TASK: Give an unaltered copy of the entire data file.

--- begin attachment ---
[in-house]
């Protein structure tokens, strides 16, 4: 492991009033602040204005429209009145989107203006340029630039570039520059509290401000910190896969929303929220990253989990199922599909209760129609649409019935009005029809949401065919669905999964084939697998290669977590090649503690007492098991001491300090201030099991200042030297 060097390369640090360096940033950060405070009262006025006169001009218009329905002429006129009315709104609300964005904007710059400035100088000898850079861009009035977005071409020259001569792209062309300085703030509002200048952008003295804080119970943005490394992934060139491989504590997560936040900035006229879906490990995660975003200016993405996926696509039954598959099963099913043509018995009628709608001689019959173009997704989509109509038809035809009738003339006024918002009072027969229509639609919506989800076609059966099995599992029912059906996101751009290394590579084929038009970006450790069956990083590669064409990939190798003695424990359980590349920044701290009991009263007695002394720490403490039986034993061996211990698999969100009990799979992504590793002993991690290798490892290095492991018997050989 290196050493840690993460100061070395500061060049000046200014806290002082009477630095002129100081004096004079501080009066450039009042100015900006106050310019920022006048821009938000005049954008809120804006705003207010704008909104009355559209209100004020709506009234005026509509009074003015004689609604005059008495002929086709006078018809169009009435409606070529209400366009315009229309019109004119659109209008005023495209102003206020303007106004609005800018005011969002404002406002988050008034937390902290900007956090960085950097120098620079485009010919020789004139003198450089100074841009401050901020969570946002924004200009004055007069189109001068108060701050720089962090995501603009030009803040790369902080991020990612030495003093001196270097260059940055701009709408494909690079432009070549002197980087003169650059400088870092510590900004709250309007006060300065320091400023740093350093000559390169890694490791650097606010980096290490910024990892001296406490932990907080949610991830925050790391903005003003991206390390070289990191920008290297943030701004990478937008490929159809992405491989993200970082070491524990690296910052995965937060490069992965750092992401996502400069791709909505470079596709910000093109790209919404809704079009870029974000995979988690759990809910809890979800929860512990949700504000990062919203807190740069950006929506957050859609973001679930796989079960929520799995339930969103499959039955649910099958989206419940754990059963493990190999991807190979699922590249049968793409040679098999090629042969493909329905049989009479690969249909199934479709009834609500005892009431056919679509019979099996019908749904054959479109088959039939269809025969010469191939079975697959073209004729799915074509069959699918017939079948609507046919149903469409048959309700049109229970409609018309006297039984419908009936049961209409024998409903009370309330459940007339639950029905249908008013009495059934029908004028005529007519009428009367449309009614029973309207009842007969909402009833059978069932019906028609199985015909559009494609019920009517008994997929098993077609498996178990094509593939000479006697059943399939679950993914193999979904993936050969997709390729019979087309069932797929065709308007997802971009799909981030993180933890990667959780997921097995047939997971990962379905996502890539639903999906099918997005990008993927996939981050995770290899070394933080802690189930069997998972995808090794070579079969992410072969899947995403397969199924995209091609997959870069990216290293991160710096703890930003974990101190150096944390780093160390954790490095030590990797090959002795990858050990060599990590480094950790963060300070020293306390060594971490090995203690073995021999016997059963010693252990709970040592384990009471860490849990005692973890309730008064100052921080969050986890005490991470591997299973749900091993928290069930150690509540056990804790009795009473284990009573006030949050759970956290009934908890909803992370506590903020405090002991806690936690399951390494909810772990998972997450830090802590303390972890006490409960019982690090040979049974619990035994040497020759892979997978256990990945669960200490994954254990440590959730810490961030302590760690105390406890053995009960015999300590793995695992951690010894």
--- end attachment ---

[in-house]
């Protein structure tokens, strides 16, 4: 492991009033602040204005429209009145989107203006340029630039570039520059509290401000910190896969929303929220990253989990199922599909209760129609649409019935009005029809949401065919669905999964084939697998290669977590090649503690007492098991001491300090201030099991200042030297 060097390369640090360096940033950060405070009262006025006169001009218009329905002429006129009315709104609300964005904007710059400035100088000898850079861009009035977005071409020259001569792209062309300085703030509002200048952008003295804080119970943005490394992934060139491989504590997560936040900035006229879906490990995660975003200016993405996926696509039954598959099963099913043509018995009628709608001689019959173009997704989509109509038809035809009738003339006024918002009072027969229509639609919506989800076609059966099995599992029912059906996101751009290394590579084929038009970006450790069956990083590669064409990939190798003695424990359980590349920044701290009991009263007695002394720490403490039986034993061996211990698999969100009990799979992504590793002993991690290798490892290095492991018997050989 290196050493840690993460100061070395500061060049000046200014806290002082009477630095002129100081004096004079501080009066450039009042100015900006106050310019920022006048821009938000005049954008809120804006705003207010704008909104009355559209209100004020709506009234005026509509009074003015004689609604005059008495002929086709006078018809169009009435409606070529209400366009315009229309019109004119659109209008005023495209102003206020303007106004609005800018005011969002404002406002988050008034937390902290900007956090960085950097120098620079485009010919020789004139003198450089100074841009401050901020969570946002924004200009004055007069189109001068108060701050720089962090995501603009030009803040790369902080991020990612030495003093001196270097260059940055701009709408494909690079432009070549002197980087003169650059400088870092510590900004709250309007006060300065320091400023740093350093000559390169890694490791650097606010980096290490910024990892001296406490932990907080949610991830925050790391903005003003991206390390070289990191920008290297943030701004990478937008490929159809992405491989993200970082070491524990690296910052995965937060490069992965750092992401996502400069791709909505470079596709910000093109790209919404809704079009870029974000995979988690759990809910809890979800929860512990949700504000990062919203807190740069950006929506957050859609973001679930796989079960929520799995339930969103499959039955649910099958989206419940754990059963493990190999991807190979699922590249049968793409040679098999090629042969493909329905049989009479690969249909199934479709009834609500005892009431056919679509019979099996019908749904054959479109088959039939269809025969010469191939079975697959073209004729799915074509069959699918017939079948609507046919149903469409048959309700049109229970409609018309006297039984419908009936049961209409024998409903009370309330459940007339639950029905249908008013009495059934029908004028005529007519009428009367449309009614029973309207009842007969909402009833059978069932019906028609199985015909559009494609019920009517008994997929098993077609498996178990094509593939000479006697059943399939679950993914193999979904993936050969997709390729019979087309069932797929065709308007997802971009799909981030993180933890990667959780997921097995047939997971990962379905996502890539639903999906099918997005990008993927996939981050995770290899070394933080802690189930069997998972995808090794070579079969992410072969899947995403397969199924995209091609997959870069990216290293991160710096703890930003974990101190150096944390780093160390954790490095030590990797090959002795990858050990060599990590480094950790963060300070020293306390060594971490090995203690073995021999016997059963010693252990709970040592384990009471860490849990005692973890309730008064100052921080969050986890005490991470591997299973749900091993928290069930150690509540056990804790009795009473284990009573006030949050759970956290009934908890909803992370506590903020405090002991806690936690399951390494909810772990998972997450830090802590303390972890006490409960019982690090040979049974619990035994040497020759892979997978256990990945669960200490994954254990440590959730810490961030302590760690105390406890053995009960015999300590793995695992951690010894």